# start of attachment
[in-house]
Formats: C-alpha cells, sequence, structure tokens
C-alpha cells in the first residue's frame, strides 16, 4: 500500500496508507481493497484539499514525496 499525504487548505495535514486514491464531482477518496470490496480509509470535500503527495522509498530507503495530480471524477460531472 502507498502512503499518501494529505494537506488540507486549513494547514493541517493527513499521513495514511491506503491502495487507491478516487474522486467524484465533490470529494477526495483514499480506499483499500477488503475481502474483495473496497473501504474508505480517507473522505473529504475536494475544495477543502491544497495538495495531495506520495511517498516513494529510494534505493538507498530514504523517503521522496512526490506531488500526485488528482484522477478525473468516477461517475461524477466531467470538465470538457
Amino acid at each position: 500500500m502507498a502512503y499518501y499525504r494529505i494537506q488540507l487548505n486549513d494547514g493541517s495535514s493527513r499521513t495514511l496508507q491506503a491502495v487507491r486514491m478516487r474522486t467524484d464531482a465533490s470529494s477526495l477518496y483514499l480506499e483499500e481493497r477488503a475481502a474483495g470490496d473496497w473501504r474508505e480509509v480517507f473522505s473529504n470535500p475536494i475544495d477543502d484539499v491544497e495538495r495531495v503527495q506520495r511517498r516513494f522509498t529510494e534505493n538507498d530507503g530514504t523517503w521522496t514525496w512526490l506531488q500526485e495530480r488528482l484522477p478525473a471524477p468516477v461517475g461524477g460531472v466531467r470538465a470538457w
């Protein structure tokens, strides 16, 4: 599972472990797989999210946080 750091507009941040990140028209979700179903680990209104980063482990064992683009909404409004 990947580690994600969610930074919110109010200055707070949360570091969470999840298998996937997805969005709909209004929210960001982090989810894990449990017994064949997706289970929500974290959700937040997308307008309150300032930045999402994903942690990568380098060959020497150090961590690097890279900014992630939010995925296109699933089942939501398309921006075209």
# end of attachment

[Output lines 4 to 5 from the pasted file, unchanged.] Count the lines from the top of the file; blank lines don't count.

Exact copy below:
Amino acid at each position: 500500500m502507498a502512503y499518501y499525504r494529505i494537506q488540507l487548505n486549513d494547514g493541517s495535514s493527513r499521513t495514511l496508507q491506503a491502495v487507491r486514491m478516487r474522486t467524484d464531482a465533490s470529494s477526495l477518496y483514499l480506499e483499500e481493497r477488503a475481502a474483495g470490496d473496497w473501504r474508505e480509509v480517507f473522505s473529504n470535500p475536494i475544495d477543502d484539499v491544497e495538495r495531495v503527495q506520495r511517498r516513494f522509498t529510494e534505493n538507498d530507503g530514504t523517503w521522496t514525496w512526490l506531488q500526485e495530480r488528482l484522477p478525473a471524477p468516477v461517475g461524477g460531472v466531467r470538465a470538457w
């Protein structure tokens, strides 16, 4: 599972472990797989999210946080 750091507009941040990140028209979700179903680990209104980063482990064992683009909404409004 990947580690994600969610930074919110109010200055707070949360570091969470999840298998996937997805969005709909209004929210960001982090989810894990449990017994064949997706289970929500974290959700937040997308307008309150300032930045999402994903942690990568380098060959020497150090961590690097890279900014992630939010995925296109699933089942939501398309921006075209």